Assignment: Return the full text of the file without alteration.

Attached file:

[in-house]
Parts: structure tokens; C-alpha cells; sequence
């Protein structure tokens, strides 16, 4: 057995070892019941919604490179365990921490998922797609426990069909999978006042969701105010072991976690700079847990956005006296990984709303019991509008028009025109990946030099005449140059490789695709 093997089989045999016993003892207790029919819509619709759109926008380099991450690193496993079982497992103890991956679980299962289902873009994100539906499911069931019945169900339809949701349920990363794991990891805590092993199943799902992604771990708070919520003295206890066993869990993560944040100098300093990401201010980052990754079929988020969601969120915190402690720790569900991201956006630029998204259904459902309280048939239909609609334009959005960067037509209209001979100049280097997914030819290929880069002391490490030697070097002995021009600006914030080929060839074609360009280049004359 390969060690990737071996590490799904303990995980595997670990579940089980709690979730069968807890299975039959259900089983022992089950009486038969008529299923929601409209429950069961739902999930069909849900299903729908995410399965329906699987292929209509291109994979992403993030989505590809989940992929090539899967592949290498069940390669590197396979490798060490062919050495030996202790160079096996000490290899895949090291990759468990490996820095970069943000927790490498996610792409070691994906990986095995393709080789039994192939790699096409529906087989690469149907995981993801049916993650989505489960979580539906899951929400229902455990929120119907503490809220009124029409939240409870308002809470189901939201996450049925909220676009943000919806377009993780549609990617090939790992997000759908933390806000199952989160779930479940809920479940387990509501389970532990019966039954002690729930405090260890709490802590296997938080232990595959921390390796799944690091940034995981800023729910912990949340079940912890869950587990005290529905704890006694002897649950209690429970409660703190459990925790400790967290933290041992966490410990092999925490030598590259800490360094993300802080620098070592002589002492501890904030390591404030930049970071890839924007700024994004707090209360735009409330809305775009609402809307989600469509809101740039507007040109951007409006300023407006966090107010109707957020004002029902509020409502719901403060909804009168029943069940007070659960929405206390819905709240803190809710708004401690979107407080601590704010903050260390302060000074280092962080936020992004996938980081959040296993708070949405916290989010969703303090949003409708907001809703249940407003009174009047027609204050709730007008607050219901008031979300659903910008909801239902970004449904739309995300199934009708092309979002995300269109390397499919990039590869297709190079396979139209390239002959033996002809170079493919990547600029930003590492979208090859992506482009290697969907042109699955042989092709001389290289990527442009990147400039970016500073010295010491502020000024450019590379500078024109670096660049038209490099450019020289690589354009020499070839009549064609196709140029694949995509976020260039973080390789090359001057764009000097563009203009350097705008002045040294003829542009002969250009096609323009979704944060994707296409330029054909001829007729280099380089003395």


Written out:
[in-house]
Parts: structure tokens; C-alpha cells; sequence
């Protein structure tokens, strides 16, 4: 057995070892019941919604490179365990921490998922797609426990069909999978006042969701105010072991976690700079847990956005006296990984709303019991509008028009025109990946030099005449140059490789695709 093997089989045999016993003892207790029919819509619709759109926008380099991450690193496993079982497992103890991956679980299962289902873009994100539906499911069931019945169900339809949701349920990363794991990891805590092993199943799902992604771990708070919520003295206890066993869990993560944040100098300093990401201010980052990754079929988020969601969120915190402690720790569900991201956006630029998204259904459902309280048939239909609609334009959005960067037509209209001979100049280097997914030819290929880069002391490490030697070097002995021009600006914030080929060839074609360009280049004359 390969060690990737071996590490799904303990995980595997670990579940089980709690979730069968807890299975039959259900089983022992089950009486038969008529299923929601409209429950069961739902999930069909849900299903729908995410399965329906699987292929209509291109994979992403993030989505590809989940992929090539899967592949290498069940390669590197396979490798060490062919050495030996202790160079096996000490290899895949090291990759468990490996820095970069943000927790490498996610792409070691994906990986095995393709080789039994192939790699096409529906087989690469149907995981993801049916993650989505489960979580539906899951929400229902455990929120119907503490809220009124029409939240409870308002809470189901939201996450049925909220676009943000919806377009993780549609990617090939790992997000759908933390806000199952989160779930479940809920479940387990509501389970532990019966039954002690729930405090260890709490802590296997938080232990595959921390390796799944690091940034995981800023729910912990949340079940912890869950587990005290529905704890006694002897649950209690429970409660703190459990925790400790967290933290041992966490410990092999925490030598590259800490360094993300802080620098070592002589002492501890904030390591404030930049970071890839924007700024994004707090209360735009409330809305775009609402809307989600469509809101740039507007040109951007409006300023407006966090107010109707957020004002029902509020409502719901403060909804009168029943069940007070659960929405206390819905709240803190809710708004401690979107407080601590704010903050260390302060000074280092962080936020992004996938980081959040296993708070949405916290989010969703303090949003409708907001809703249940407003009174009047027609204050709730007008607050219901008031979300659903910008909801239902970004449904739309995300199934009708092309979002995300269109390397499919990039590869297709190079396979139209390239002959033996002809170079493919990547600029930003590492979208090859992506482009290697969907042109699955042989092709001389290289990527442009990147400039970016500073010295010491502020000024450019590379500078024109670096660049038209490099450019020289690589354009020499070839009549064609196709140029694949995509976020260039973080390789090359001057764009000097563009203009350097705008002045040294003829542009002969250009096609323009979704944060994707296409330029054909001829007729280099380089003395």